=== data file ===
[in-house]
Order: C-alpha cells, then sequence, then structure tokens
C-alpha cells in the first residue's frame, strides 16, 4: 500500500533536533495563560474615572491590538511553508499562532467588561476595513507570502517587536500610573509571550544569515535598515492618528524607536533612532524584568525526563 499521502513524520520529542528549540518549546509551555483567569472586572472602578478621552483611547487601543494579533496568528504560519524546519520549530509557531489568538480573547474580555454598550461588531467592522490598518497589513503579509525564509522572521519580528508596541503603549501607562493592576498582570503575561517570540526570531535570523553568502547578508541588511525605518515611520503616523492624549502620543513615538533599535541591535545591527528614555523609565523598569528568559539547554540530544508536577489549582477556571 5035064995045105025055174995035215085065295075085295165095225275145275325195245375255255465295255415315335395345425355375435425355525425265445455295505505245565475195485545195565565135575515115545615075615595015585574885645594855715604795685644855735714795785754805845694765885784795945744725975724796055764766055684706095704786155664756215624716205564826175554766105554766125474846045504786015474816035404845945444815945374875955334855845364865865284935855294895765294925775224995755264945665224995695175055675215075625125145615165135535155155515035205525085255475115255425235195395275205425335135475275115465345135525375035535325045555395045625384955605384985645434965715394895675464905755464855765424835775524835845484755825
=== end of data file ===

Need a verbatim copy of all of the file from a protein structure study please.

[in-house]
Order: C-alpha cells, then sequence, then structure tokens
C-alpha cells in the first residue's frame, strides 16, 4: 500500500533536533495563560474615572491590538511553508499562532467588561476595513507570502517587536500610573509571550544569515535598515492618528524607536533612532524584568525526563 499521502513524520520529542528549540518549546509551555483567569472586572472602578478621552483611547487601543494579533496568528504560519524546519520549530509557531489568538480573547474580555454598550461588531467592522490598518497589513503579509525564509522572521519580528508596541503603549501607562493592576498582570503575561517570540526570531535570523553568502547578508541588511525605518515611520503616523492624549502620543513615538533599535541591535545591527528614555523609565523598569528568559539547554540530544508536577489549582477556571 5035064995045105025055174995035215085065295075085295165095225275145275325195245375255255465295255415315335395345425355375435425355525425265445455295505505245565475195485545195565565135575515115545615075615595015585574885645594855715604795685644855735714795785754805845694765885784795945744725975724796055764766055684706095704786155664756215624716205564826175554766105554766125474846045504786015474816035404845945444815945374875955334855845364865865284935855294895765294925775224995755264945665224995695175055675215075625125145615165135535155155515035205525085255475115255425235195395275205425335135475275115465345135525375035535325045555395045625384955605384985645434965715394895675464905755464855765424835775524835845484755825